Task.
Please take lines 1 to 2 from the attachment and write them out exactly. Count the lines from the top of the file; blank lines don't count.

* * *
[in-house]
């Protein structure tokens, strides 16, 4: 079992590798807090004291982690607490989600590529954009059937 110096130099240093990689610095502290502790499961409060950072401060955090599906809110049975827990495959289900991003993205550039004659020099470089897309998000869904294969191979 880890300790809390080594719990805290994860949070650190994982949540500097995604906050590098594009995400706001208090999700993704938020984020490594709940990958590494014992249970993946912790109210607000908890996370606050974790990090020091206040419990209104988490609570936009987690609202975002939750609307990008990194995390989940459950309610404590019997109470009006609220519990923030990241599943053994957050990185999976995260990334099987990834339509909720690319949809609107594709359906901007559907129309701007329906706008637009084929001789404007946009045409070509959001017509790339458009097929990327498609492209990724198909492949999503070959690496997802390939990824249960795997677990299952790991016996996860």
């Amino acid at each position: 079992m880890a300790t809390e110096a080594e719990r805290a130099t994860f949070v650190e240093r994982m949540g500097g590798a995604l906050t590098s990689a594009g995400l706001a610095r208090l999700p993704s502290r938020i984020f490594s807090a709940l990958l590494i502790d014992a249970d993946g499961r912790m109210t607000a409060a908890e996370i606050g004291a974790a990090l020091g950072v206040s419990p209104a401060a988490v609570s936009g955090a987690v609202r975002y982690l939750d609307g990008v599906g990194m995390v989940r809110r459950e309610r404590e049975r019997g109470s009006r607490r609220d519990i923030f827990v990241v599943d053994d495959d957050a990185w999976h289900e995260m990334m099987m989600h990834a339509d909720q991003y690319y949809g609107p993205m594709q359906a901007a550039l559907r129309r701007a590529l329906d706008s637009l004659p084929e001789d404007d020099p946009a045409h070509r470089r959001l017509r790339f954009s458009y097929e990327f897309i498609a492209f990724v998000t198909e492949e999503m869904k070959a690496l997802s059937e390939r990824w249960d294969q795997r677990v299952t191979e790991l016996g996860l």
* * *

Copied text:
[in-house]
């Protein structure tokens, strides 16, 4: 079992590798807090004291982690607490989600590529954009059937 110096130099240093990689610095502290502790499961409060950072401060955090599906809110049975827990495959289900991003993205550039004659020099470089897309998000869904294969191979 880890300790809390080594719990805290994860949070650190994982949540500097995604906050590098594009995400706001208090999700993704938020984020490594709940990958590494014992249970993946912790109210607000908890996370606050974790990090020091206040419990209104988490609570936009987690609202975002939750609307990008990194995390989940459950309610404590019997109470009006609220519990923030990241599943053994957050990185999976995260990334099987990834339509909720690319949809609107594709359906901007559907129309701007329906706008637009084929001789404007946009045409070509959001017509790339458009097929990327498609492209990724198909492949999503070959690496997802390939990824249960795997677990299952790991016996996860």